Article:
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Andy Murray defeats Milos Raonic to win his second Wimbledon title

WIMBLEDON, England – Andy Murray, a man deeply familiar with the words “first British male since,” annexed another distinction Sunday on Centre Court. He became the first British male since Fred Perry in the mid-1930s to claim multiple Wimbledon singles titles.

With his 6-4, 7-6 (3), 7-6 (2) win over debut Grand Slam finalist Milos Raonic, Murray delighted a partisan crowd of 15,000 and piled a second gaudy cup upon his breakthrough Wimbledon title from 2013. At that point, Murray curtailed a 77-year British male drought that yawned back to Perry in 1936. At this point, the fast, clever 29-year-old Scot ventures further into the statistical clouds.

“I’ve had some great moments here and some tough losses, and obviously the wins feel extra special because of the losses,” said Murray, who lost the 2012 final to Federer.

He holds three Grand Slam titles, tying him with tennis dignitaries such as Arthur Ashe and Gustavo Kuerten. He also has one from an odd position of favorite, as his 11th Grand Slam final became his first opposite neither of two nemeses, Roger Federer nor Novak Djokovic, who had exited in the semifinals (Federer, to Raonic) and the third round (Djokovic, to Sam Querrey).

In Raonic, the first Canadian male Grand Slam finalist, and a 25-year-old ranked No. 7 in the world, Murray had an opponent of contrast. The 6-foot-5 Raonic brought a blasting serve that can make spectators gasp and check the court-side mph gauge, and Murray brought the quickness and wiles of his all-court return game. Yet it was Raonic who never saw a break point until the fifth game of the third set (and couldn’t convert two then). Often, Raonic’s game attempts at 21st-century serve-and-volley tennis met doom against Murray’s artful and searing passing shots.

Other times, Raonic’s volleys, outstanding in general and blessed with fine touch, weren’t quite good enough given the opponent. Raonic faced two break points in the seventh game of the match, after Murray ripped a backhand passing shot by Raonic and Raonic erred on a forehand on a point he began well after Murray barely returned the 130-mph serve. A Murray backhand long cleared one break point. The second found Murray at the baseline and Raonic at the net, a microcosm. When Murray tried a forehand pass, Raonic leapt right on it, but then he netted his volley.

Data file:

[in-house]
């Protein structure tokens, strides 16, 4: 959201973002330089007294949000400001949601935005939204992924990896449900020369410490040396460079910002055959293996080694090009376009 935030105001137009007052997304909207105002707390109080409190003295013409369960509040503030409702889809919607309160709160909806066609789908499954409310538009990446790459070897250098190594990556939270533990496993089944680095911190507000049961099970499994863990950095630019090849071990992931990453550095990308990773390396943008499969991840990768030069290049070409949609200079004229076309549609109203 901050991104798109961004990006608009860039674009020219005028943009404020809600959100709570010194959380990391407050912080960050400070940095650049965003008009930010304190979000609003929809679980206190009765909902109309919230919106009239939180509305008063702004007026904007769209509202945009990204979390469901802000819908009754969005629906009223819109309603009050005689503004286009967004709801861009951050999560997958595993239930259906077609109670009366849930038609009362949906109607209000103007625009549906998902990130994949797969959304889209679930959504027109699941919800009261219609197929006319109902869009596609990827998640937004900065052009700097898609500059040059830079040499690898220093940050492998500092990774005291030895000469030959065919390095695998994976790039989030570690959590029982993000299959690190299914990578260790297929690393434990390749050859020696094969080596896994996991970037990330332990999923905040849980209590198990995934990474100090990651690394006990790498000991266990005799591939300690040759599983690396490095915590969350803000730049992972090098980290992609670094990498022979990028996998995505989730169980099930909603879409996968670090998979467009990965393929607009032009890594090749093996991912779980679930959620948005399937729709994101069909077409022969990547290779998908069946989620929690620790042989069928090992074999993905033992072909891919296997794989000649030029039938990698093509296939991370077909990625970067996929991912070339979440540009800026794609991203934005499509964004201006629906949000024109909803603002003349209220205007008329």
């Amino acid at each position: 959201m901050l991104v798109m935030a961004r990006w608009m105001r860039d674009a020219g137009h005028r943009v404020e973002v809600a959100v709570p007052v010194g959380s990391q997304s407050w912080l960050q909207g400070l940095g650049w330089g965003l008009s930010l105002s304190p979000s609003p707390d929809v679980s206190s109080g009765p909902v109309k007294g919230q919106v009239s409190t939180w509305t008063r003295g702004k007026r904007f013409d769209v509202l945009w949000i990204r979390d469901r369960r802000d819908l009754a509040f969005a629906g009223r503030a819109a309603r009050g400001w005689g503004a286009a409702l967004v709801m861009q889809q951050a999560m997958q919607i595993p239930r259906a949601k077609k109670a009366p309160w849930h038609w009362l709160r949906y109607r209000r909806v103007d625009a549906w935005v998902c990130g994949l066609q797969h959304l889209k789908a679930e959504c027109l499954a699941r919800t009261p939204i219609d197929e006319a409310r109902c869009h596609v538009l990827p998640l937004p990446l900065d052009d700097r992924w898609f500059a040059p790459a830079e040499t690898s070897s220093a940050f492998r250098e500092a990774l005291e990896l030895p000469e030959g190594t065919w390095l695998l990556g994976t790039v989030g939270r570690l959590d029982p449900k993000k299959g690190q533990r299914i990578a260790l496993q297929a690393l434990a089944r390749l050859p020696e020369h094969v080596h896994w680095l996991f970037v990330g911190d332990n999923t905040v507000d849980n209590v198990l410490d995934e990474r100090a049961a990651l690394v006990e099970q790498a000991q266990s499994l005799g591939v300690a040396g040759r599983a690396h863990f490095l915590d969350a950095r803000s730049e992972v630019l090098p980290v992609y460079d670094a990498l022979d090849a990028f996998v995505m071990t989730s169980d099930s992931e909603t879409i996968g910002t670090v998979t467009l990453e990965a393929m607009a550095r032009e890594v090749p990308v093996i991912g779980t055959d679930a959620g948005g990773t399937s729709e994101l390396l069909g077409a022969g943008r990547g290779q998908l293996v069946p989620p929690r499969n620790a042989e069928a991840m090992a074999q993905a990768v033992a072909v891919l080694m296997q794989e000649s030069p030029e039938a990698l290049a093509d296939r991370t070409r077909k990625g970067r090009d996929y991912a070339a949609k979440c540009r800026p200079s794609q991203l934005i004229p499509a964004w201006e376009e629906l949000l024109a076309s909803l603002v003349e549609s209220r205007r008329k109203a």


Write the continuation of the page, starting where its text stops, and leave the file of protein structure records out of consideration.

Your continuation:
Murray exulted. Twenty-five minutes into the match, he had a slight upper hand he wouldn’t relinquish.

“He deserves to be winning here for a second time,” Raonic said in the BBC on-court interview afterward. He added, “This one’s gonna sting, so I’m gonna make sure, as these courts are green, that I’m going to be back here for another chance.”

They stayed on serve into the two tiebreakers, to which Raonic brought his 2016 tiebreak record of 20-6. Yet the moment might have felled him. He opened the second-set tiebreaker by racing forward commandingly for a short-ball backhand but netting it. Murray leapt to a 6-1 lead with such shots as a forehand pass Raonic let go, but which settled in the corner and roused the audience.

When Raonic mis-hit a return on a 96-mph second serve, Murray had the set.

When they got to another tiebreaker in the third, Murray played beautiful, almost airtight tennis, including a mighty forehand drive that got him to 5-0. On his second match point at 6-2, he drove another forehand that got Raonic on the run for a backhand he netted.

Murray cast his racket to the grass and punched his first in the air toward his team in the Friends Box. Again, had come all the way back to Fred Perry.

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